Could heat pumps be the answer to global warming?
It has just been announced that 2016 was the hottest year on record and the average temperature has risen for the past 3 years. We are now very close to reaching 1.5deg C above pre-industrial average temperatures, the upper limit set by the 2015 Paris climate change agreement.
The heat we need to keep warm is normally produced by burning fossil fuels, this will increase global temperatures and put more CO2 into the atmosphere (which traps more heat from the sun adding to global warming).
An alternative to burning fossil fuels is to use a heat pump to make something (air, water or the ground) colder and something else hotter. Heat pumps work by compressing gas at constant temperature, as the gas expands the temperature falls. This requires some input of energy but it is significantly less than would be required for the same increase in temperature by burning fossil fuel.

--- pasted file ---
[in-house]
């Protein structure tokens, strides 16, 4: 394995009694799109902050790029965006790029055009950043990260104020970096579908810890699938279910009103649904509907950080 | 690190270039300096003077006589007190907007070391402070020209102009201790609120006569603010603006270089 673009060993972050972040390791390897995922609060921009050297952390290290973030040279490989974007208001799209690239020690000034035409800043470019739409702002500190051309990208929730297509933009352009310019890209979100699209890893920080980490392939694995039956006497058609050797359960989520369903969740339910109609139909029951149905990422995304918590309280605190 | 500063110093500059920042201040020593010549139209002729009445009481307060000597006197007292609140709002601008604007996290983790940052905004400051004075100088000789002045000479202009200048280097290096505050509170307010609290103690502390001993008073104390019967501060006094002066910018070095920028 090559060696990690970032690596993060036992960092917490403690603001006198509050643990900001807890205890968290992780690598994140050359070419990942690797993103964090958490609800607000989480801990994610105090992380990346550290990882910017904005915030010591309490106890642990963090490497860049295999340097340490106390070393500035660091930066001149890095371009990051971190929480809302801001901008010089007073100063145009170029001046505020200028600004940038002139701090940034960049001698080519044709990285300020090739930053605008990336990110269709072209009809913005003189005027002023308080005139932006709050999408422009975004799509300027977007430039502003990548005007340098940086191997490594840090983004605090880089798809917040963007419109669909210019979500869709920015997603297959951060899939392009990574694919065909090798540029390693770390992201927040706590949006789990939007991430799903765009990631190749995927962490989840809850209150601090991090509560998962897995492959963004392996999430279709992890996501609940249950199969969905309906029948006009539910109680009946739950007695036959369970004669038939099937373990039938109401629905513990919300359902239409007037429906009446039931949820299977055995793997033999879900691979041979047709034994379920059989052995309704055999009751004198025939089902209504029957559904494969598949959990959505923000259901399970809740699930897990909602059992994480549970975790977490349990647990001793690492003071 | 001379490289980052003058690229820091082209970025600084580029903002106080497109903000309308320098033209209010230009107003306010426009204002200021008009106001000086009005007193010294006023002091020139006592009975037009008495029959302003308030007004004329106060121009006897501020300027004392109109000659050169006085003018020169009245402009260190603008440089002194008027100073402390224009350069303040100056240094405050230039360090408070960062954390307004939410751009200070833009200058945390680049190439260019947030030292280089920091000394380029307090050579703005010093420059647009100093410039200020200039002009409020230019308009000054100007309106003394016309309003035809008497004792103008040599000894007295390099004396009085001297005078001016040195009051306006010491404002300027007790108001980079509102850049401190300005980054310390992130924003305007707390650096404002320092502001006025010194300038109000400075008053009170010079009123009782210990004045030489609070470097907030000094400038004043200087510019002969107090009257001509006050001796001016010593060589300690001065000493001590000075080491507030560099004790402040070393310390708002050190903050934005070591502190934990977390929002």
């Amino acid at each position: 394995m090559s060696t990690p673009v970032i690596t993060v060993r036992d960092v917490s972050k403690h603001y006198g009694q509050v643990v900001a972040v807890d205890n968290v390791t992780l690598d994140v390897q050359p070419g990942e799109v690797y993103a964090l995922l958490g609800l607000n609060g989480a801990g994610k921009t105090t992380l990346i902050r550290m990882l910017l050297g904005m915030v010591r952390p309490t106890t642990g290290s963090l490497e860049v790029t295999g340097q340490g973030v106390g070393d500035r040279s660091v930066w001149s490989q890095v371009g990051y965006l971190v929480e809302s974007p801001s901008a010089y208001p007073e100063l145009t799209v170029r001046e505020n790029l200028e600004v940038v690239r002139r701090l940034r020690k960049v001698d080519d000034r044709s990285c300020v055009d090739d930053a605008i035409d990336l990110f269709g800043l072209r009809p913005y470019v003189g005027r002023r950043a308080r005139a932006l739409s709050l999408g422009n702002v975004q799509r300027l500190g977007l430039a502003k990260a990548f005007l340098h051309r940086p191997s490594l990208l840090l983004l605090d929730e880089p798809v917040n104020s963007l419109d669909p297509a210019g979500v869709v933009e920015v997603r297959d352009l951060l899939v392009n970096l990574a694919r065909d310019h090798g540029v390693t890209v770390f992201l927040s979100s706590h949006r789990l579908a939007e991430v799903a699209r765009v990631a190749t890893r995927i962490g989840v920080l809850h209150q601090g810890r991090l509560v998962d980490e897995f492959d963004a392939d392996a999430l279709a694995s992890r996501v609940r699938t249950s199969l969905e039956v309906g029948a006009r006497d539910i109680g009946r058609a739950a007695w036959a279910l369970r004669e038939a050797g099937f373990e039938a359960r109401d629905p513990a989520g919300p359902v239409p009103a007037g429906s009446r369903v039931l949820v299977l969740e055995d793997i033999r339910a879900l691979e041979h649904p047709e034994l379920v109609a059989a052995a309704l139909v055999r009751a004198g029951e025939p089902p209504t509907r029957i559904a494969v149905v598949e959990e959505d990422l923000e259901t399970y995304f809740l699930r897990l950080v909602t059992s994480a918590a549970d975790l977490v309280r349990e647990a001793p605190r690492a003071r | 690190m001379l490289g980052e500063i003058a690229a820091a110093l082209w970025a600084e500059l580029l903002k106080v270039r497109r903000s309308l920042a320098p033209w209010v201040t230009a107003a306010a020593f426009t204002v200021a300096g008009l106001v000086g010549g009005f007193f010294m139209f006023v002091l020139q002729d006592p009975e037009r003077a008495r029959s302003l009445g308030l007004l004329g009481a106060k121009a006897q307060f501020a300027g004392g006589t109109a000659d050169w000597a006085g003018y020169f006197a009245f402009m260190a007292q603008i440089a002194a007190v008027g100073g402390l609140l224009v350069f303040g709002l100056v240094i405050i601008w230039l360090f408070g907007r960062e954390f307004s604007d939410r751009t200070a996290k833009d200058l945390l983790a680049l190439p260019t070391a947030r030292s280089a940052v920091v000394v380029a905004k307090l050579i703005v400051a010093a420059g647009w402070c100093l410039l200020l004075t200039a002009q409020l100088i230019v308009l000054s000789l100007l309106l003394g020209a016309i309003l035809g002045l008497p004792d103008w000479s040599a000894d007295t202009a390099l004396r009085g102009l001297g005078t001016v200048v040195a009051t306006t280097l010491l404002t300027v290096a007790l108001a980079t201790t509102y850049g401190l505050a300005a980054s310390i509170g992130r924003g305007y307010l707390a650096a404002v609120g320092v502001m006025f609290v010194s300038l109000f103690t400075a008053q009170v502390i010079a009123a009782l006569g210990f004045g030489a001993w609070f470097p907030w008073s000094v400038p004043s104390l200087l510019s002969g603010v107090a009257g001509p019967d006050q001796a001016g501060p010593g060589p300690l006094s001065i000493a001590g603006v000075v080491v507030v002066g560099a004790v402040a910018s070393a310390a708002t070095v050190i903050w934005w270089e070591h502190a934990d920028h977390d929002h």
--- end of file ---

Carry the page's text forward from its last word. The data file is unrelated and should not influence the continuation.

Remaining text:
A refrigerator makes the air within a closed box colder resulting in a very small increase in temperature of the room. A heat pump increases the temperature of a building by reducing the heat of the outside air. The energy source for a heat pump is normally electricity but there are gas powered refrigerators which work by use of heat to separate ammonia gas from a water ammonia solution and then achieve cooling as the ammonia condenses, this process also produces waste heat.
Gas powered heat pumps are available. Is it possible to use some of the heat output from these heat pumps as the heat source to make the process work?